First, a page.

The rights escape for Lloyds
Talk about hitting the ground running. Even though he doesn’t formally take charge until next month Win Bischoff, chairman-designate of Lloyds, is reported to be pressing for the bank to raise up to 15 billion pounds through a rights issue and to scale back its participation in the government’s Asset Protection Scheme (APS).
His intentions are to be applauded. But regaining some independence will not come cheap for Lloyds shareholders, and substantial government support will still be needed.
The world has changed since the APS was launched on March 8. It prevented the collapse of the UK banking system, while stopping short of full nationalisation.
At the time, Lloyds agreed to submit assets worth 260 billion pounds — a quarter of its entire loan book — into the scheme. After absorbing the first 25 billion pounds of write-downs on the loans, the government would absorb 90 percent of any further losses.
The fee was 15.6 billion pounds, in the form of ‘B’ shares convertible into ordinary shares at 115 pence. Lloyds shares were around 42 pence at the time, so the terms were extremely generous to the bank.
The crisis passed, and Lloyds shares have more than doubled. Five months on, the bank has a better handle on the losses in its loan book, particularly the disastrous HBOS portfolio which accounted for 80 percent of its 13.4 billion of write-downs in the first half.
Meanwhile, the APS has morphed into a bureaucratic monster as the government attempts to review the individual loans. The bank wants to put the worst cases into the APS, which was designed to deal with only the average.
Today, Lloyds could credibly argue that, at more than 40 billion pounds, the all-in cost of the scheme (first loss plus premium) is greater than the losses it is likely to suffer on its legacy loan book.
However, to scrap the scheme altogether needs fresh capital on a scale which the markets will not provide, even in today’s improving climate. The problem is simply too big to be solved at a stroke, while maintaining the capital ratios at the high level demanded by regulators.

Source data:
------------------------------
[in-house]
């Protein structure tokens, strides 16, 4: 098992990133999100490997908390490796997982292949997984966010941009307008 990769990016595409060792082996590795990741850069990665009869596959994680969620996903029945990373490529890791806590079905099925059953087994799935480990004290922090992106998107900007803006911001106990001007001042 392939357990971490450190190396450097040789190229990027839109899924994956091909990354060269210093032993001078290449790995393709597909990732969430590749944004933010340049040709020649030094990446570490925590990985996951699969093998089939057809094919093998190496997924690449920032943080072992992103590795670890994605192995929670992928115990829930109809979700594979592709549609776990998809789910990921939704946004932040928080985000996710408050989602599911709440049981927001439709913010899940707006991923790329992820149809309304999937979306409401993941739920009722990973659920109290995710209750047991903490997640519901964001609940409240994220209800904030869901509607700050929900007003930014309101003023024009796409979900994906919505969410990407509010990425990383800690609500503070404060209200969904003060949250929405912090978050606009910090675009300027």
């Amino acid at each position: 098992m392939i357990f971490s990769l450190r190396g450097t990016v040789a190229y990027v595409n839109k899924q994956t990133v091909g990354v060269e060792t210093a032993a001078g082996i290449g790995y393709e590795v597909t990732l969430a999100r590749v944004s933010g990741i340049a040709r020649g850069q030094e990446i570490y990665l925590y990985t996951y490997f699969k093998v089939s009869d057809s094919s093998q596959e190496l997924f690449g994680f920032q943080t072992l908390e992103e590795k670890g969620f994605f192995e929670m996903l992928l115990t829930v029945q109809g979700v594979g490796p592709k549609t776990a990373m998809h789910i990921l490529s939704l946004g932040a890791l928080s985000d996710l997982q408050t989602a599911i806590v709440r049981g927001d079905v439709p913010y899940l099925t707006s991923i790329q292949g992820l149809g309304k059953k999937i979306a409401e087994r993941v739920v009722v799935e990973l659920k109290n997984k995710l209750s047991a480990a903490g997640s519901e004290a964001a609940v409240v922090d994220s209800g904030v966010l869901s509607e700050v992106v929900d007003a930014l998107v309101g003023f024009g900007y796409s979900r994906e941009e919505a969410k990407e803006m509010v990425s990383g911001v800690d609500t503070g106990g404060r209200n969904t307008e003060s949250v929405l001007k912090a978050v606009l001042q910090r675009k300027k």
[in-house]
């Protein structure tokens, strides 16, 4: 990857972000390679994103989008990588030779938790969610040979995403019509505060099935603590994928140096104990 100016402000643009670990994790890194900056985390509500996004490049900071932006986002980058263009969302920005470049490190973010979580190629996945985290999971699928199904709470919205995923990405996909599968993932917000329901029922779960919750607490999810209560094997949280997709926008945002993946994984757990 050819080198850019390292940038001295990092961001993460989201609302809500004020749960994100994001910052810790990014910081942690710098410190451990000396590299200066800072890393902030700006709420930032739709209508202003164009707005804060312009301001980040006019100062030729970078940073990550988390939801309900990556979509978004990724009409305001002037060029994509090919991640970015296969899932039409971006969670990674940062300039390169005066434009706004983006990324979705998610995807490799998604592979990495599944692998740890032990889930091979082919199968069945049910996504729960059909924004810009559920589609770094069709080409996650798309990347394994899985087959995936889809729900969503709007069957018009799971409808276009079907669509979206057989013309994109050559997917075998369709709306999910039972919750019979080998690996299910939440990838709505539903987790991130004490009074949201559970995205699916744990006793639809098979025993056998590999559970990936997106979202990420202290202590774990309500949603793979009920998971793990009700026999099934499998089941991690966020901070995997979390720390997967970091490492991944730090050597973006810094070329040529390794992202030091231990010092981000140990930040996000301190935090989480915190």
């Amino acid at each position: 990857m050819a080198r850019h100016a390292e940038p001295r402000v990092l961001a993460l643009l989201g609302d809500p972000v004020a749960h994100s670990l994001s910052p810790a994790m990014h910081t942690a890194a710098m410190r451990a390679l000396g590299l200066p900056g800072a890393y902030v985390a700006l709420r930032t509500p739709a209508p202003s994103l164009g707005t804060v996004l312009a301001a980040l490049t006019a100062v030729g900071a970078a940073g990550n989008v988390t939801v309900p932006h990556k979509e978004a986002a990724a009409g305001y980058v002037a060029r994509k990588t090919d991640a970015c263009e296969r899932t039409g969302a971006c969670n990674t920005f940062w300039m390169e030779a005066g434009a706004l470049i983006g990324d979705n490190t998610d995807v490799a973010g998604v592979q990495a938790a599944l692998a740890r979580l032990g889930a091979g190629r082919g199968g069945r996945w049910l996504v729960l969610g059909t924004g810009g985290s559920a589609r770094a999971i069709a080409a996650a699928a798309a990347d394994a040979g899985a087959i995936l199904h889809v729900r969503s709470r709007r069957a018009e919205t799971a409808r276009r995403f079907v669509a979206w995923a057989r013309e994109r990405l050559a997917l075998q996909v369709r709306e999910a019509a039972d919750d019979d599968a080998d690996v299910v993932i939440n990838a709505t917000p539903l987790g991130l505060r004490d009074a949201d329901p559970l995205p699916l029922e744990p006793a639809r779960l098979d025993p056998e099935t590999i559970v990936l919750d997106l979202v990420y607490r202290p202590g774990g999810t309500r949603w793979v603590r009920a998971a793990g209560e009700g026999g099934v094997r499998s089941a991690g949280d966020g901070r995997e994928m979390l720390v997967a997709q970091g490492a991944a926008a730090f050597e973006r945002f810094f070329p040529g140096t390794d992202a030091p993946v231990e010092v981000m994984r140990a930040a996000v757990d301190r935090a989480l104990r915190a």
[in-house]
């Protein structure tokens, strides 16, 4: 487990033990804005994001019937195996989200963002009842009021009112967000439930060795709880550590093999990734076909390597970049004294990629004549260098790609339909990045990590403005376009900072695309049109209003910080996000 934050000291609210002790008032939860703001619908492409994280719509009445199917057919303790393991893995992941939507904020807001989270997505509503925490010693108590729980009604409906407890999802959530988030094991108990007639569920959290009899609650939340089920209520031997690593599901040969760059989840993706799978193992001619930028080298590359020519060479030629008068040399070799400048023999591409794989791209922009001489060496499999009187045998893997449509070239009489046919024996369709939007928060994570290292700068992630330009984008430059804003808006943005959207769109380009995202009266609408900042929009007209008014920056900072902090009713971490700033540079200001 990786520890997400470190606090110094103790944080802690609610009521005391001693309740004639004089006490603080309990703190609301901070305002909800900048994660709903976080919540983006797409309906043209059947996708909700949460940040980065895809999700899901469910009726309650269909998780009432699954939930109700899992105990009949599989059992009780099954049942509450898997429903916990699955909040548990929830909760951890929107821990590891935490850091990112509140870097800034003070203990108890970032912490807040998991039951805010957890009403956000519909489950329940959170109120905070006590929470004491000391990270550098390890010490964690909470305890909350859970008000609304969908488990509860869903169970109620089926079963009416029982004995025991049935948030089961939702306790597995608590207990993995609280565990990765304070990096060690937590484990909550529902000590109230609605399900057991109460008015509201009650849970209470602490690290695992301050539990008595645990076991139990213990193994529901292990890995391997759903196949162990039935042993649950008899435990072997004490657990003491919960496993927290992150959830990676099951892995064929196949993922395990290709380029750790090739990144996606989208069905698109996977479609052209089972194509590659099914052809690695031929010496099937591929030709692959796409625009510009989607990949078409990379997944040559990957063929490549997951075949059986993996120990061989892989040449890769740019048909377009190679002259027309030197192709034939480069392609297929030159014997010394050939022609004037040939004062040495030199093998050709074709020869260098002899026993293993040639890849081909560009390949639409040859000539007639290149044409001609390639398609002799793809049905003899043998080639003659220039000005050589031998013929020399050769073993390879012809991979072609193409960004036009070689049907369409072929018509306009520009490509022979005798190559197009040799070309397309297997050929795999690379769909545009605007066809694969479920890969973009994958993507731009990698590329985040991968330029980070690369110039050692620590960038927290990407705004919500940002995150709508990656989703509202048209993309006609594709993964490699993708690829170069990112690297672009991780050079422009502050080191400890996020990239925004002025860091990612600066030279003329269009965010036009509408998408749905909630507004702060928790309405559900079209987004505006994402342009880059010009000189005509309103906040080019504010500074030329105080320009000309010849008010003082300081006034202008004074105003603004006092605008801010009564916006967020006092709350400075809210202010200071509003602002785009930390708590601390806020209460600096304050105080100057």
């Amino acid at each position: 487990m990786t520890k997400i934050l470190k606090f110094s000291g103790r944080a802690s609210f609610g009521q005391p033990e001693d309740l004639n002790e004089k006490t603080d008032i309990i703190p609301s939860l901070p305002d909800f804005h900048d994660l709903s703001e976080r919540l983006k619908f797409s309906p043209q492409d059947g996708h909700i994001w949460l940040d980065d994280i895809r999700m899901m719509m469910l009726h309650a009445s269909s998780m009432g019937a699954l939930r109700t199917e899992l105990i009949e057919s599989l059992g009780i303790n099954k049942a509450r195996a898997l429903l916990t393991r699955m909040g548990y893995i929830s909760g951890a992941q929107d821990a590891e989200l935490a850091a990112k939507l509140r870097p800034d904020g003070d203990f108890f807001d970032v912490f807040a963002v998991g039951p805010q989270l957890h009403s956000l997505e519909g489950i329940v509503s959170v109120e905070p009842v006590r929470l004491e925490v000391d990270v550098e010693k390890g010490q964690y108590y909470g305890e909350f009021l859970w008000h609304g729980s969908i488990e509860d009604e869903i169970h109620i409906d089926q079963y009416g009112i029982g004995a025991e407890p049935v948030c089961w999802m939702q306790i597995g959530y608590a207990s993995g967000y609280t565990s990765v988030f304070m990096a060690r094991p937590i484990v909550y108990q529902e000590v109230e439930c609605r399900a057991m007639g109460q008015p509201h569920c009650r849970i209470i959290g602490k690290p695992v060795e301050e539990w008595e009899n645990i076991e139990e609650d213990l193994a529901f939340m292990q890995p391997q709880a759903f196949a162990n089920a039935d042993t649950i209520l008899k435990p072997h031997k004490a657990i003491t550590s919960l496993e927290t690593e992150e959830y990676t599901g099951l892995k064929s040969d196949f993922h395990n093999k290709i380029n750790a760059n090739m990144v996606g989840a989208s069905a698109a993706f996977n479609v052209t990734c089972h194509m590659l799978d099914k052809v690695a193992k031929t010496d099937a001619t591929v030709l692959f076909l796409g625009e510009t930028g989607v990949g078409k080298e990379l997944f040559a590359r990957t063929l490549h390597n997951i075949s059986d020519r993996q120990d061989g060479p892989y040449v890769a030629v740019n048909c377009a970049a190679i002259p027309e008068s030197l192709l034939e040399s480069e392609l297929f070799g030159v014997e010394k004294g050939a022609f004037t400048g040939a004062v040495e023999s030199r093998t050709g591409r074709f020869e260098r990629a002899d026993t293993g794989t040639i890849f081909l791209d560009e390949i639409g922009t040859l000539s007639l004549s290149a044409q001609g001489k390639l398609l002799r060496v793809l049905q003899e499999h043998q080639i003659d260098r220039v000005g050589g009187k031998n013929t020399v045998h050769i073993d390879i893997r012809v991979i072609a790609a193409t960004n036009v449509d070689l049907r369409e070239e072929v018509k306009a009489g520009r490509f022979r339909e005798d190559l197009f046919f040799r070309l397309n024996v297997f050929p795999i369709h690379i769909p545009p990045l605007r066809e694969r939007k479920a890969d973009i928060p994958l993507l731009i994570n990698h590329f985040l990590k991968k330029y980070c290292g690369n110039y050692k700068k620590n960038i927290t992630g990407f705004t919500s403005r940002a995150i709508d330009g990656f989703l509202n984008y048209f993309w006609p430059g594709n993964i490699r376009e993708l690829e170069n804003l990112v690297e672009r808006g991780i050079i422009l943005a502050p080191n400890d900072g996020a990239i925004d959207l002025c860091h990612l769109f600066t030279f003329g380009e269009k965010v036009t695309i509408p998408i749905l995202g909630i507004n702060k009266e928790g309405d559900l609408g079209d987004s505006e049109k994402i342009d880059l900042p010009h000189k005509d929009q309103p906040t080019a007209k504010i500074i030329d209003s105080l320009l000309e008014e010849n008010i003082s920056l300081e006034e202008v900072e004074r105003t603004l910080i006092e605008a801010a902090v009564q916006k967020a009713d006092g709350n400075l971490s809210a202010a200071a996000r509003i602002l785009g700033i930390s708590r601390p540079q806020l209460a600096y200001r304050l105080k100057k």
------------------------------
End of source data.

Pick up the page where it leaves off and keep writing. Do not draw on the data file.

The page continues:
Lloyds could not raise the cash it needs to abandon the APS altogether; even a 15 billion pounds fundraising — larger than HSBC’s record offering from earlier this year — would not solve the problem. But a big rights issue could allow it to scale back its participation in the APS.
The government could underwrite the issue, and effectively dictate terms to ensure that its shareholding did not rise too far for comfort. This would allow Bischoff and Daniels to argue that the plan reduces the government’s ongoing involvement in the running of the bank and reduces the possibility of it taking fuller control by the conversion of the new B shares.
A reduced APS could enable Lloyds to negotiate less punitive terms from EU competition commissioner Neelie Kroes in return for receiving state aid.
As Daniels acknowledged last week, Lloyds would still benefit from government support that caps future losses. The government would also receive some compensation for its support to date – without which Lloyds would have failed months ago.
Even so, if Lloyds can persuade shareholders to take on some of the risk that is currently borne by the government, Sir Win could notch up his first victory before he even takes the reins.
(Additional reporting by Peter Thal Larsen; Photo: Reuters/Stefan Wermuth)